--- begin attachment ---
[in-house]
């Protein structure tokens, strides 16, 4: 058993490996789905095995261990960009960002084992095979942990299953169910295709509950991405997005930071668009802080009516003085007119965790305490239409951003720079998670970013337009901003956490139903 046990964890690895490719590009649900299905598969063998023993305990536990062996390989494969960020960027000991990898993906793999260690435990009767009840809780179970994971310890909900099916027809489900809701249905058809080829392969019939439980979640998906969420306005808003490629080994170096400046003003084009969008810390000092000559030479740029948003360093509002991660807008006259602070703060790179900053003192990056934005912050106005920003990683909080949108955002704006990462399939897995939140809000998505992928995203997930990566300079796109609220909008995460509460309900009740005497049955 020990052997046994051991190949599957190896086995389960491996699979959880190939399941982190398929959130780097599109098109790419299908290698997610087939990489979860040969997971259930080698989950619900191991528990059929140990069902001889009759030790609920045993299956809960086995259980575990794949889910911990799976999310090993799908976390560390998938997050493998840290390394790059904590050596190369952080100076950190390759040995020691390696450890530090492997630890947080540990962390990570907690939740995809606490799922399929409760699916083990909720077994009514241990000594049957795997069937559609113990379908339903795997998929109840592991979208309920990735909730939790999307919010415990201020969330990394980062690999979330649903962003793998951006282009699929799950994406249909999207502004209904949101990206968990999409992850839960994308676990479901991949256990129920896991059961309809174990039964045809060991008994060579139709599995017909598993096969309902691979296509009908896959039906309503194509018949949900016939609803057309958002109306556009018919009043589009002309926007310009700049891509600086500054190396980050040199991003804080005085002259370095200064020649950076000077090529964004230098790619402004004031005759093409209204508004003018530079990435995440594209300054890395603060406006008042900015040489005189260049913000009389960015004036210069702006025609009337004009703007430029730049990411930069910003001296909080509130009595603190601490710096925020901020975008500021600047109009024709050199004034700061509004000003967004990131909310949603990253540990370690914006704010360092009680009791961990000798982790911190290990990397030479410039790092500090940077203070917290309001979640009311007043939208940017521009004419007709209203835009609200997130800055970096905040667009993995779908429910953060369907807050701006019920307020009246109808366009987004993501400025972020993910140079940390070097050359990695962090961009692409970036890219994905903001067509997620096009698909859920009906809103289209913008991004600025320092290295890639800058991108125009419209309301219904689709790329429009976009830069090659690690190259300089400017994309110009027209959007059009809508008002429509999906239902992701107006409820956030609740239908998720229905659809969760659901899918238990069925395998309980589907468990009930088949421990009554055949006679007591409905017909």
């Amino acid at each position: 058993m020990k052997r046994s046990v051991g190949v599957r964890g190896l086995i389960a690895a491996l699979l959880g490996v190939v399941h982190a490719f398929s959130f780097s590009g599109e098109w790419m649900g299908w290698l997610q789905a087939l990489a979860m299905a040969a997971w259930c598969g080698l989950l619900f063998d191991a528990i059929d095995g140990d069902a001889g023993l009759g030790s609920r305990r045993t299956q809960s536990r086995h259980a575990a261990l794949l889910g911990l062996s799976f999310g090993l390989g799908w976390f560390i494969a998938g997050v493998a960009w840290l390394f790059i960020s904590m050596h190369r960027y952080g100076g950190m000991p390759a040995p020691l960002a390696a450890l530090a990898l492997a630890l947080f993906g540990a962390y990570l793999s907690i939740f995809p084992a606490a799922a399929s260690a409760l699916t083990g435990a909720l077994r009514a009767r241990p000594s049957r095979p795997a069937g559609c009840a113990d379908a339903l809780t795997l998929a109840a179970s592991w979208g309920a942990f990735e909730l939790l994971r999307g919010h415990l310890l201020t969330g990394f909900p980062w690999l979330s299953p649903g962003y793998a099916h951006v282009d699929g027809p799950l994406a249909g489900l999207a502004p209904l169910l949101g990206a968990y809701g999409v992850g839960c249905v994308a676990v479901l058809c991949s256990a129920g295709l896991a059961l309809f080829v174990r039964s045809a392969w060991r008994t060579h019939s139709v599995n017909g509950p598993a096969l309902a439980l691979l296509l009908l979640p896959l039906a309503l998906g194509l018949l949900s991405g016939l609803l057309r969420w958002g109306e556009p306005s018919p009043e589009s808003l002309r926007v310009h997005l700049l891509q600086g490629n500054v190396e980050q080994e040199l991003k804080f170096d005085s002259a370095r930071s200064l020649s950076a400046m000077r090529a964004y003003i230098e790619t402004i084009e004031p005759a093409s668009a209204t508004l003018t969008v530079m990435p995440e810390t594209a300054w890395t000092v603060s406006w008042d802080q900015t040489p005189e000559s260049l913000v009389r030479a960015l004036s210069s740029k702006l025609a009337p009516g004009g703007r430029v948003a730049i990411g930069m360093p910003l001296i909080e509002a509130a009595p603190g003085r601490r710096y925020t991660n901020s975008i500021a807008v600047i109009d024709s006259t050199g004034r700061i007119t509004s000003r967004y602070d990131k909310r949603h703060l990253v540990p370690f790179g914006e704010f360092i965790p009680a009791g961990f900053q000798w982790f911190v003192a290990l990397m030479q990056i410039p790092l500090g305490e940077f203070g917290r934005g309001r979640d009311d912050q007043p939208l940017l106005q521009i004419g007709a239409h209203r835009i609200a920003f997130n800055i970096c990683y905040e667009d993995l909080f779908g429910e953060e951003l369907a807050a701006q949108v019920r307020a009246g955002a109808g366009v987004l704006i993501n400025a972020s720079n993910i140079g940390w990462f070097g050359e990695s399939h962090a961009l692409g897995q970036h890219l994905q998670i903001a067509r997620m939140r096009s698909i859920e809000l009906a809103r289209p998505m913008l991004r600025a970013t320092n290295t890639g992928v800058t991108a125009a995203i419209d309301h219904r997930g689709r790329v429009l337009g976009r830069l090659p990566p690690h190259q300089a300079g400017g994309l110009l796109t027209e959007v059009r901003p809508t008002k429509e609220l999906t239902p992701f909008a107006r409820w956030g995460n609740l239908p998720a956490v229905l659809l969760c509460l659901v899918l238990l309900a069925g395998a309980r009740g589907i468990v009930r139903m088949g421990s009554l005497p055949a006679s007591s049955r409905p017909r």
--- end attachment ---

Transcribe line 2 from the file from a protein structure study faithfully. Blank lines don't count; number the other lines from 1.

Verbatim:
């Protein structure tokens, strides 16, 4: 058993490996789905095995261990960009960002084992095979942990299953169910295709509950991405997005930071668009802080009516003085007119965790305490239409951003720079998670970013337009901003956490139903 046990964890690895490719590009649900299905598969063998023993305990536990062996390989494969960020960027000991990898993906793999260690435990009767009840809780179970994971310890909900099916027809489900809701249905058809080829392969019939439980979640998906969420306005808003490629080994170096400046003003084009969008810390000092000559030479740029948003360093509002991660807008006259602070703060790179900053003192990056934005912050106005920003990683909080949108955002704006990462399939897995939140809000998505992928995203997930990566300079796109609220909008995460509460309900009740005497049955 020990052997046994051991190949599957190896086995389960491996699979959880190939399941982190398929959130780097599109098109790419299908290698997610087939990489979860040969997971259930080698989950619900191991528990059929140990069902001889009759030790609920045993299956809960086995259980575990794949889910911990799976999310090993799908976390560390998938997050493998840290390394790059904590050596190369952080100076950190390759040995020691390696450890530090492997630890947080540990962390990570907690939740995809606490799922399929409760699916083990909720077994009514241990000594049957795997069937559609113990379908339903795997998929109840592991979208309920990735909730939790999307919010415990201020969330990394980062690999979330649903962003793998951006282009699929799950994406249909999207502004209904949101990206968990999409992850839960994308676990479901991949256990129920896991059961309809174990039964045809060991008994060579139709599995017909598993096969309902691979296509009908896959039906309503194509018949949900016939609803057309958002109306556009018919009043589009002309926007310009700049891509600086500054190396980050040199991003804080005085002259370095200064020649950076000077090529964004230098790619402004004031005759093409209204508004003018530079990435995440594209300054890395603060406006008042900015040489005189260049913000009389960015004036210069702006025609009337004009703007430029730049990411930069910003001296909080509130009595603190601490710096925020901020975008500021600047109009024709050199004034700061509004000003967004990131909310949603990253540990370690914006704010360092009680009791961990000798982790911190290990990397030479410039790092500090940077203070917290309001979640009311007043939208940017521009004419007709209203835009609200997130800055970096905040667009993995779908429910953060369907807050701006019920307020009246109808366009987004993501400025972020993910140079940390070097050359990695962090961009692409970036890219994905903001067509997620096009698909859920009906809103289209913008991004600025320092290295890639800058991108125009419209309301219904689709790329429009976009830069090659690690190259300089400017994309110009027209959007059009809508008002429509999906239902992701107006409820956030609740239908998720229905659809969760659901899918238990069925395998309980589907468990009930088949421990009554055949006679007591409905017909």